The Utah Black History Museum: Correcting History
Activism, Outreach and Education
As part of Utah’s core educational standards, all seventh-grade students in the state take a Utah History Class described as “an opportunity for students to learn about their own families and cultures as well as those of others.” While these lessons may make many Utahns feel a meaningful connection to their home state, Black people are often omitted from that history, despite a longtime presence predating formal statehood. Key individuals anchored to Utah’s past are largely absent, such as Joe McQueen—who played with the likes of Charlie Parker and Duke Ellington, and led his own musical boom in Ogden—or James Beckwourth, a fur trader and explorer credited with naming Cache Valley, which he frequented in the early 1800s. Responding to this need, the Utah Black History Museum is a colorful, mural-wrapped school bus that is set to travel the state and help Black youth discover and connect to their own place in Utah history.
Liz Lambson is the museum-bus artist and a member of the museum board of directors, and Tarienne Mitchell is the museum’s curator. The two are working with other artists, historians and activists to launch the mobile Utah Black History Museum. Lex Scott—Founder of the Black Lives Matter Utah Chapter and Founder and President of the Utah Black History Museum—contacted Lambson, Mitchell and others with the idea for a Black history museum after hearing from young, Black students about issues they were dealing with at school.
Mitchell says, “We thought that if [Black students] knew the history and contributions that the Black community has made in the state of Utah, it might help with some of the situations they were dealing with. We can also provide students with more validation that their history is important, that their identities are important and that we all have something to offer to this great state.”
“We all have something to offer to this great state.”
There are plans in the future for a brick-and-mortar location, but for now, the fact that the Utah Black History Museum is mobile and can move through different neighborhoods and cities ensures that everyone throughout the state will be able to access this history. “We can set up anywhere,” Lambson says. “We can set up in parking lots, we can set up in community centers and we can set up in school gyms.” While aiming to reach Utah’s Black communities, they’ll be well-equipped to bring the museum to rural areas, which typically have less access to resources of this type.
While primarily aiming to reach youth, the museum will also provide opportunities for all of us to learn together. It’s a continually evolving exhibit that will continue to grow as the curators hear stories, further their research and acquire additional items of historical significance. Currently, the focus has been on building a foundational body of knowledge around Utah’s Black history, but other national figures are also included. “We mostly focused on things that we thought students needed to know to better understand where the Black community is coming from,” Mitchell says, “stories that help share what it was like to be a Black or African American person in Utah over a period of time from before Utah was even a state. This is what was it like for them to live in the Utah Territory.”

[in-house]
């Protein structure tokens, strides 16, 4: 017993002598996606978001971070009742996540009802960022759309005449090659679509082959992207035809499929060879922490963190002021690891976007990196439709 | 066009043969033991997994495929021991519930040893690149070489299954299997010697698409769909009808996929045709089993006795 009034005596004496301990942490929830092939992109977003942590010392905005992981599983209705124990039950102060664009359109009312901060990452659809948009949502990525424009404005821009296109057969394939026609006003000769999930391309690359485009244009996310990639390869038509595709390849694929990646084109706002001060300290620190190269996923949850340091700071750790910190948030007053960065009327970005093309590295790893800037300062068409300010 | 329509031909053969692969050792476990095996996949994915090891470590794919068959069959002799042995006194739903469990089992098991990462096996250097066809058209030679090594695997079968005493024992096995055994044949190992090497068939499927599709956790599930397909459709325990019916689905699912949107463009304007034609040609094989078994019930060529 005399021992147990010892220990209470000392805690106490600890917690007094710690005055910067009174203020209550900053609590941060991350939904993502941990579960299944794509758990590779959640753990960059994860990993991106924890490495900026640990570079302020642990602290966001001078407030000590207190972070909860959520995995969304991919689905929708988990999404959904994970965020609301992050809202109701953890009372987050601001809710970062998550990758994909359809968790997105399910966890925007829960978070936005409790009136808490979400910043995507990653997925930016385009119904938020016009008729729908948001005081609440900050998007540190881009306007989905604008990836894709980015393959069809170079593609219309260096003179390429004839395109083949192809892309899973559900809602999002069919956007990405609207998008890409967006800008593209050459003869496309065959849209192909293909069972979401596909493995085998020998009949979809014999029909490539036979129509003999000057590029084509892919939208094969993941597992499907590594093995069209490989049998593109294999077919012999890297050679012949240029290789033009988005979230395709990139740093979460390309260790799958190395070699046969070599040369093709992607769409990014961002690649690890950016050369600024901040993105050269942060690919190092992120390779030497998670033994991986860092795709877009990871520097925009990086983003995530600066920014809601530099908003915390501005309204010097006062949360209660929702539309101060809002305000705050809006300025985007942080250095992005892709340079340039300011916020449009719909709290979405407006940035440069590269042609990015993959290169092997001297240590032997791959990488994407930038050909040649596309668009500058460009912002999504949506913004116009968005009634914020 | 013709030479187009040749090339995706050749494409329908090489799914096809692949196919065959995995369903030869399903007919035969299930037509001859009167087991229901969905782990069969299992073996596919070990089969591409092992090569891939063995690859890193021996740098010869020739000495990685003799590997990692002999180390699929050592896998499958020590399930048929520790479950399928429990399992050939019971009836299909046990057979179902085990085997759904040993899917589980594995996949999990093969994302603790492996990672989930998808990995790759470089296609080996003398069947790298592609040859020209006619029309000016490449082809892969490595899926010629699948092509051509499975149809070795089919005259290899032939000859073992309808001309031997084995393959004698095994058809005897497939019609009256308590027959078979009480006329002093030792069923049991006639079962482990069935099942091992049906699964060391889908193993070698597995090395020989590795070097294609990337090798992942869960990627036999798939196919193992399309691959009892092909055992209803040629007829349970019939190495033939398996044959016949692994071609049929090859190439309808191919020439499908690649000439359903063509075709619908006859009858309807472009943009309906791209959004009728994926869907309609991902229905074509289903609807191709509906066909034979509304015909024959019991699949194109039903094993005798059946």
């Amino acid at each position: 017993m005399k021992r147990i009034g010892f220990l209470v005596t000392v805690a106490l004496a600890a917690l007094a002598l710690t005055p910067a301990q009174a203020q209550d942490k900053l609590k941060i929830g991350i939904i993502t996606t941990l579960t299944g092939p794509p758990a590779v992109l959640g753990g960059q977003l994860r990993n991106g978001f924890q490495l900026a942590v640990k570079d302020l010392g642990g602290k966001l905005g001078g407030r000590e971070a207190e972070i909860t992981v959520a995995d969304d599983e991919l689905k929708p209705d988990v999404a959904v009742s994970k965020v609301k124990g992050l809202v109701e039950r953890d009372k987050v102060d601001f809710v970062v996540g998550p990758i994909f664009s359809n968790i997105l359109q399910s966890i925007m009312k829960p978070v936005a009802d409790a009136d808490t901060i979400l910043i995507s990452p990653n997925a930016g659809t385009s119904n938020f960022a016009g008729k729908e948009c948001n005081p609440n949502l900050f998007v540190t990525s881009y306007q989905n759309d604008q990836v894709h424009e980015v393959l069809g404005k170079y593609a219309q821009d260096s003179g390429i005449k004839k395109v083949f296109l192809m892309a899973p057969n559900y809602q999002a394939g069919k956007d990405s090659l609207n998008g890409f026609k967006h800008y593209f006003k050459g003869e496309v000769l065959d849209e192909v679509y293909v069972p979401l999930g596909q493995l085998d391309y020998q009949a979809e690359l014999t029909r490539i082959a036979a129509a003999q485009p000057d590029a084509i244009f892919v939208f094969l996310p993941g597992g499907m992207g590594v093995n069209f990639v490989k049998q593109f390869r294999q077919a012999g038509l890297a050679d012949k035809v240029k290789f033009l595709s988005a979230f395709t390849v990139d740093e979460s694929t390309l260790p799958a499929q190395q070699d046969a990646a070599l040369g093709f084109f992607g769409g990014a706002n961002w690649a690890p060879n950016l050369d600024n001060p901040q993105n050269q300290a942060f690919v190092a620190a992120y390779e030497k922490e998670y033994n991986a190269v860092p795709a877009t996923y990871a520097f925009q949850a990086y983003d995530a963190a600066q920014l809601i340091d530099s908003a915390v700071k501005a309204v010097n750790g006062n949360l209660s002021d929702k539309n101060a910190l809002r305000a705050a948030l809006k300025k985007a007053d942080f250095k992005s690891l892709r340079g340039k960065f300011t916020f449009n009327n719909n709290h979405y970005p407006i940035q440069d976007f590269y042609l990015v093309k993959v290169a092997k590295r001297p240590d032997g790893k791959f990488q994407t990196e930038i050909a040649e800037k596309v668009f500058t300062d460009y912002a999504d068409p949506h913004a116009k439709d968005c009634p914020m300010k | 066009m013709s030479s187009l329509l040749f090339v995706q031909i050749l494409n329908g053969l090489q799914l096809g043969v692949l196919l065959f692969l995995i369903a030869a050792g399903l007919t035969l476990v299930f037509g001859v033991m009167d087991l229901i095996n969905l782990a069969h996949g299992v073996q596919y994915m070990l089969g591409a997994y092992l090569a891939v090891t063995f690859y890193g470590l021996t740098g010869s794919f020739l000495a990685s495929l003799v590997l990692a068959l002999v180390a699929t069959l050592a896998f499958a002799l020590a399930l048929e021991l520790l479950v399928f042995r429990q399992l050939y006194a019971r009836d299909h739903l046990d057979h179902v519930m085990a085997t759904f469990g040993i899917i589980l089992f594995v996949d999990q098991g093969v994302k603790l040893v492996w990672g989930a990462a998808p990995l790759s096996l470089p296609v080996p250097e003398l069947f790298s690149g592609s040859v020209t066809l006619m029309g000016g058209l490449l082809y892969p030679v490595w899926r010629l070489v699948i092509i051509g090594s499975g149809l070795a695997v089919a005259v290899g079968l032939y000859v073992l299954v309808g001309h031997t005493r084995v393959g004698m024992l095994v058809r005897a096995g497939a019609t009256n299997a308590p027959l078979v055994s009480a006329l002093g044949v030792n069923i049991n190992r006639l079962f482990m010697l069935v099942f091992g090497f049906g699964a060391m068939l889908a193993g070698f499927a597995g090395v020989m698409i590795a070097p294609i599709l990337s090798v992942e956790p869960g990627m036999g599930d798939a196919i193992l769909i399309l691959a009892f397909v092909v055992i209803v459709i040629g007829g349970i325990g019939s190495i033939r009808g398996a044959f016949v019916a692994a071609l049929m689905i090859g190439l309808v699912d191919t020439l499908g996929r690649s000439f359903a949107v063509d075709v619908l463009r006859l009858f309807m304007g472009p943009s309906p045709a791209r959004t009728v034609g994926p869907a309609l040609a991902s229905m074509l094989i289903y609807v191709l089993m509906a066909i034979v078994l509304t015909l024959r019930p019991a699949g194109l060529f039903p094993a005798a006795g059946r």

The majority of the state’s history is depicted as white and Mormon, and there has been a failure to adequately tell the story of the diversity that has always existed in the state. “Students and families learn so much about the establishment of communities by Mormon pioneers, and often, the Black figures and the Black people who also came to the state are not mentioned,” Lambson says. “So we feel it’s important to note and share the stories of the Black pioneers who settled here and also contributed to the growth of the state, but they’ve just never been mentioned before.”
“Often, the Black figures and the Black people who also came to the state are not mentioned.”
The bus itself isn’t necessarily the actual museum, but instead houses the pop-up experience that can be shared in any range of locations—both indoors and outside. It is wrapped in murals painted by Lambson and Gretel Tam, which depict a mixture of Utah landmarks and imagery and portraits of some well-known local and national Black icons. Those depicted include Ruby Bridges, the first African American student to integrate an elementary school in the South, and some lesser known historical figures, such as the “Buffalo Soldier,” who draws attention to the prevalence of Black cowboys in the West. The back of the bus also lists the names of victims of police brutality, both locally and nationwide. “We really want to recognize and memorialize those individuals,” Lambson says.
Currently, the Utah Black History Museum is available by request via email at firstname.lastname@example.org, or you can find a form to make a request on their Instagram account, @utahblackhistorymuseum. As a patron of the museum, you’re learning what should be our complete history as a state and nation. “We’re trying to update history to include overlooked Black figures,” Lambson says.“ The omission of Black people in American history is an error that we hope to help correct.”